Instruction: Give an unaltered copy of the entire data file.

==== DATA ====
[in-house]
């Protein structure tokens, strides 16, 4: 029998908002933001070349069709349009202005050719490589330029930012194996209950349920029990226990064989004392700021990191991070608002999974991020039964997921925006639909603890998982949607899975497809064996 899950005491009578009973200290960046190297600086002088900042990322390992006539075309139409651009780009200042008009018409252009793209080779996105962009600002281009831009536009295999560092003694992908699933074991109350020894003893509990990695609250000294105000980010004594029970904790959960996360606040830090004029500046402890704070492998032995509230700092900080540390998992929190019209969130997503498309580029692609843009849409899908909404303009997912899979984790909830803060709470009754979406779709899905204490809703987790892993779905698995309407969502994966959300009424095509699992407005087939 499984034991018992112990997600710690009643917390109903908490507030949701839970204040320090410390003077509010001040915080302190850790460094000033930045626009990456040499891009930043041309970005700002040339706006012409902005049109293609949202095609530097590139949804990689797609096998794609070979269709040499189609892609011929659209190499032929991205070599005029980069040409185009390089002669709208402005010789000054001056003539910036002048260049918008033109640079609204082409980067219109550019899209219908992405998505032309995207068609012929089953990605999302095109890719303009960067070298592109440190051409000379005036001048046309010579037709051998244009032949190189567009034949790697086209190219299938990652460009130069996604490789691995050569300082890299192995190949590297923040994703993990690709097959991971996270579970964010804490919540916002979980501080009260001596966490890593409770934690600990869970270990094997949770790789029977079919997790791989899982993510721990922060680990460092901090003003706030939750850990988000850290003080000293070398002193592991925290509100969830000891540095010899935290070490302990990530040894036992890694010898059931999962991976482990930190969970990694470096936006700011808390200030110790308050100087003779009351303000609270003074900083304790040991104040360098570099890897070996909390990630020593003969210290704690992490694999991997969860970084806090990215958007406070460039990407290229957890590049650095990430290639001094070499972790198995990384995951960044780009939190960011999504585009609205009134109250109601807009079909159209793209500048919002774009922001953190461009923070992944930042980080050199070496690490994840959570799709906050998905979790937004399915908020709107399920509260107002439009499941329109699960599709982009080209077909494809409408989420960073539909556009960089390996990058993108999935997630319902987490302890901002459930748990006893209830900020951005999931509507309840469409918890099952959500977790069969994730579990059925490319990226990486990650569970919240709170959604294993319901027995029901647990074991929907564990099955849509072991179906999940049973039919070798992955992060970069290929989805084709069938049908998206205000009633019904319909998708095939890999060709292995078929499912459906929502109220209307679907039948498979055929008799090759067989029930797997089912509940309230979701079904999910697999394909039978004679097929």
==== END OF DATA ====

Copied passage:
[in-house]
């Protein structure tokens, strides 16, 4: 029998908002933001070349069709349009202005050719490589330029930012194996209950349920029990226990064989004392700021990191991070608002999974991020039964997921925006639909603890998982949607899975497809064996 899950005491009578009973200290960046190297600086002088900042990322390992006539075309139409651009780009200042008009018409252009793209080779996105962009600002281009831009536009295999560092003694992908699933074991109350020894003893509990990695609250000294105000980010004594029970904790959960996360606040830090004029500046402890704070492998032995509230700092900080540390998992929190019209969130997503498309580029692609843009849409899908909404303009997912899979984790909830803060709470009754979406779709899905204490809703987790892993779905698995309407969502994966959300009424095509699992407005087939 499984034991018992112990997600710690009643917390109903908490507030949701839970204040320090410390003077509010001040915080302190850790460094000033930045626009990456040499891009930043041309970005700002040339706006012409902005049109293609949202095609530097590139949804990689797609096998794609070979269709040499189609892609011929659209190499032929991205070599005029980069040409185009390089002669709208402005010789000054001056003539910036002048260049918008033109640079609204082409980067219109550019899209219908992405998505032309995207068609012929089953990605999302095109890719303009960067070298592109440190051409000379005036001048046309010579037709051998244009032949190189567009034949790697086209190219299938990652460009130069996604490789691995050569300082890299192995190949590297923040994703993990690709097959991971996270579970964010804490919540916002979980501080009260001596966490890593409770934690600990869970270990094997949770790789029977079919997790791989899982993510721990922060680990460092901090003003706030939750850990988000850290003080000293070398002193592991925290509100969830000891540095010899935290070490302990990530040894036992890694010898059931999962991976482990930190969970990694470096936006700011808390200030110790308050100087003779009351303000609270003074900083304790040991104040360098570099890897070996909390990630020593003969210290704690992490694999991997969860970084806090990215958007406070460039990407290229957890590049650095990430290639001094070499972790198995990384995951960044780009939190960011999504585009609205009134109250109601807009079909159209793209500048919002774009922001953190461009923070992944930042980080050199070496690490994840959570799709906050998905979790937004399915908020709107399920509260107002439009499941329109699960599709982009080209077909494809409408989420960073539909556009960089390996990058993108999935997630319902987490302890901002459930748990006893209830900020951005999931509507309840469409918890099952959500977790069969994730579990059925490319990226990486990650569970919240709170959604294993319901027995029901647990074991929907564990099955849509072991179906999940049973039919070798992955992060970069290929989805084709069938049908998206205000009633019904319909998708095939890999060709292995078929499912459906929502109220209307679907039948498979055929008799090759067989029930797997089912509940309230979701079904999910697999394909039978004679097929």